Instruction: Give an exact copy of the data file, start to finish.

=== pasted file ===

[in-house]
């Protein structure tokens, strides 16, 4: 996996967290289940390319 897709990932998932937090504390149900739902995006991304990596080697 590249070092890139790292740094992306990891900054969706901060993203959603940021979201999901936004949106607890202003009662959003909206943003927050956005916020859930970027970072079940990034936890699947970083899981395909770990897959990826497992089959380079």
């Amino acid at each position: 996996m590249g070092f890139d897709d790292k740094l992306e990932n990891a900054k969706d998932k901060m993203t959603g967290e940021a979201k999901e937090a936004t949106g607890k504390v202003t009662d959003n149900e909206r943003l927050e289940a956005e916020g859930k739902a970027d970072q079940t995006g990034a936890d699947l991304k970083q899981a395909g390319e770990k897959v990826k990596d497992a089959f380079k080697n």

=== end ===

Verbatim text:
[in-house]
């Protein structure tokens, strides 16, 4: 996996967290289940390319 897709990932998932937090504390149900739902995006991304990596080697 590249070092890139790292740094992306990891900054969706901060993203959603940021979201999901936004949106607890202003009662959003909206943003927050956005916020859930970027970072079940990034936890699947970083899981395909770990897959990826497992089959380079």
């Amino acid at each position: 996996m590249g070092f890139d897709d790292k740094l992306e990932n990891a900054k969706d998932k901060m993203t959603g967290e940021a979201k999901e937090a936004t949106g607890k504390v202003t009662d959003n149900e909206r943003l927050e289940a956005e916020g859930k739902a970027d970072q079940t995006g990034a936890d699947l991304k970083q899981a395909g390319e770990k897959v990826k990596d497992a089959f380079k080697n």